Allergy Prevention: Strong research supports early introduction, not other theories

Solid evidence now exists to explain how food allergies can be prevented in infants. And the National Academies of Sciences (NAS) report recognizes the substantial and significant evidence from the LEAP study, which found that between 4 to 11 months, the introduction of peanuts is protective against peanut allergy in high-risk infants. In their prevention recommendations, the NAS committee advises healthcare practitioners and public health authorities to educate the public on the potential benefits of early introduction when the infant is ready (around six months).

On the other hand, breastfeeding, vaginal delivery, food allergen avoidance diets during pregnancy or lactation, and supplementing with nutrients like vitamin D and folate, and pre- and probiotics, are all behaviors that current evidence does not sufficiently support in preventing food allergy; according to the NAS report.

For example, there have been studies testing the relationship between route of delivery at birth and food allergies, which fall under the Microbial Hypothesis. Gut microbiota, or bacteria, is influenced by delivery. Infants have different microbiota depending on whether the mother gave a vaginal birth or had a cesarean section. While gut microbiota plays a role in immunity development, the NAS committee reported that only a few observational studies with limitations have been done to test the relationship between food allergies and delivery route, and therefore defined the existing evidence as limited. Furthermore, the committee does not predict strong evidence to come about, since it is unethical to force a population of woman to deliver a baby by cesarean section. They did, however, express the necessity of more prospective studies to support the hypothesis.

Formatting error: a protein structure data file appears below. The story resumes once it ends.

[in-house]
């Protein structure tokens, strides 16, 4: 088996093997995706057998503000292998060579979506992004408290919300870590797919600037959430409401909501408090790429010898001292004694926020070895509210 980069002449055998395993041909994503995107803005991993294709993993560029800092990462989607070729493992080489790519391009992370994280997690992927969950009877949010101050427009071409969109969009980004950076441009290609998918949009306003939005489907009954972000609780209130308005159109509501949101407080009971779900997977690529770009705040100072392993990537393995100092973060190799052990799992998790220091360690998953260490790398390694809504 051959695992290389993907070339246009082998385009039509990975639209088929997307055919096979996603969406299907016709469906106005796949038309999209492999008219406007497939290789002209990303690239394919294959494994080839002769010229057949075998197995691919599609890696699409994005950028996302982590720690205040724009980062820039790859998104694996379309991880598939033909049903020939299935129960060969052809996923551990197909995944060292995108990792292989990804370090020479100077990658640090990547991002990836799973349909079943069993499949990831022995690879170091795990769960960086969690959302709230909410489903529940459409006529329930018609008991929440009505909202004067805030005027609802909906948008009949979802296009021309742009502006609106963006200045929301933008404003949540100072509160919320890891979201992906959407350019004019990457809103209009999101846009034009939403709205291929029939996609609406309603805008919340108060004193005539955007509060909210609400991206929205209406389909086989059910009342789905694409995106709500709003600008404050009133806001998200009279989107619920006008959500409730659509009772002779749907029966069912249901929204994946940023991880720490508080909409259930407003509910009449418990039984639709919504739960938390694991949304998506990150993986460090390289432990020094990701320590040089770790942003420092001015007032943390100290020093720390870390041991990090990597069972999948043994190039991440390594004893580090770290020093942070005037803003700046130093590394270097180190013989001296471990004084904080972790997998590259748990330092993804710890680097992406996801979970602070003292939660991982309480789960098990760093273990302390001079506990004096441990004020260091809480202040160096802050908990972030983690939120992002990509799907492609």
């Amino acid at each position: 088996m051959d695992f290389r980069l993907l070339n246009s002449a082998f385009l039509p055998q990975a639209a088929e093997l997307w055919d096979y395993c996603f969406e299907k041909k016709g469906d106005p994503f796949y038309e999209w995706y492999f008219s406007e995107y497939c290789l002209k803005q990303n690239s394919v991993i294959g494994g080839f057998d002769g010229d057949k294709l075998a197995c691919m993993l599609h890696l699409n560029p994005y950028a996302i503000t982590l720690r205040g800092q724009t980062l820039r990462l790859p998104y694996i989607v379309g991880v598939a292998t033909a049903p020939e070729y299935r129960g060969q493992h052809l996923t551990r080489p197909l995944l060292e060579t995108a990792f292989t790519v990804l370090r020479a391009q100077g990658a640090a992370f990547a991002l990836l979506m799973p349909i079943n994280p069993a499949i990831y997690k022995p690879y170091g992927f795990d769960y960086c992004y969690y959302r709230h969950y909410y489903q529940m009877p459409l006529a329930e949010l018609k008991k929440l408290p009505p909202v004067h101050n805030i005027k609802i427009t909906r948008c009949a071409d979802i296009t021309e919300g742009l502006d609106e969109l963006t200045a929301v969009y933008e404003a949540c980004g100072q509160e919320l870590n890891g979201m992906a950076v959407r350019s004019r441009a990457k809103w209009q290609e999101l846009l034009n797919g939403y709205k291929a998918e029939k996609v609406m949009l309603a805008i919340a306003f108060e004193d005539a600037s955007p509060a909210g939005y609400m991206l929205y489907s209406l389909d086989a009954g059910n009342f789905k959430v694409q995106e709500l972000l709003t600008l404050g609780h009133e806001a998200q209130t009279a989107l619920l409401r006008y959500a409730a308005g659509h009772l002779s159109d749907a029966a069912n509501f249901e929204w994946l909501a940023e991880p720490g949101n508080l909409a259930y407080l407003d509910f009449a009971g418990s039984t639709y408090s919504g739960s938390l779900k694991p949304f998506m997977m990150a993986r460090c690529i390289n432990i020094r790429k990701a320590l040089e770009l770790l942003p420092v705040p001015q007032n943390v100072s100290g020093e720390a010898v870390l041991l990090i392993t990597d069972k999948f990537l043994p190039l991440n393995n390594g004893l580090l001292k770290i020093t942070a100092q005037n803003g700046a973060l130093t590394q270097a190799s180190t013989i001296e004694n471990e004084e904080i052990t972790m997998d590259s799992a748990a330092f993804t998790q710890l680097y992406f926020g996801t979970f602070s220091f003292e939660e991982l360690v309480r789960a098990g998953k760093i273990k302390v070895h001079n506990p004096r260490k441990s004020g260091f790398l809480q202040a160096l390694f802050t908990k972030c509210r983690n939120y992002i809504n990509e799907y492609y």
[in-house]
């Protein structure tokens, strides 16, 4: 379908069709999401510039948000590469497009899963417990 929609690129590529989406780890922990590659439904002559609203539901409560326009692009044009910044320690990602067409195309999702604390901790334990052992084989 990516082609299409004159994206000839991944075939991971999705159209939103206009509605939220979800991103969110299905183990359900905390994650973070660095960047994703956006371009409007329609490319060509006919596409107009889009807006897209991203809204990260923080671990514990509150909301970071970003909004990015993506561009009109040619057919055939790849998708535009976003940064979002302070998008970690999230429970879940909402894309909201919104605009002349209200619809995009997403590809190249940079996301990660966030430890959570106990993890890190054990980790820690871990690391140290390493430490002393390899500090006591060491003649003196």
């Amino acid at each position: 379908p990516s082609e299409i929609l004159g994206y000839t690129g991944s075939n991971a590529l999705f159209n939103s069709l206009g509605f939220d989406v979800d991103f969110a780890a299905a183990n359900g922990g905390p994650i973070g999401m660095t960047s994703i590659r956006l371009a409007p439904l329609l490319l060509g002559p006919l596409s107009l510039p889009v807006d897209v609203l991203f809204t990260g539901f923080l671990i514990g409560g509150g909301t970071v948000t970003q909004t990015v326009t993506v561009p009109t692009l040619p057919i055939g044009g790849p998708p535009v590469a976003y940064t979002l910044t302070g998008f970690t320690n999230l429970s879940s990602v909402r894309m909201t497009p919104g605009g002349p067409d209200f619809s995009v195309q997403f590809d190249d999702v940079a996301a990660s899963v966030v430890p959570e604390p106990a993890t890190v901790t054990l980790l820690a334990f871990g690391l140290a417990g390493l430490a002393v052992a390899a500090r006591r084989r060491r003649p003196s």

Additionally, the NAS report mentioned there are some food allergy prevention theories that have no valid research to back them, and do not warrant further research. An example is the widely-held theory that food additives and processed foods cause food allergies. The NAS report explains additives and preservatives in food allergy development have never been examined.

To validate theories of preventative measures (e.g. nutrient supplementation), the committee recommends sound research (using randomized controlled trials when possible) to substantiate evidence and provide the public with clear, science-based advice on food allergy prevention.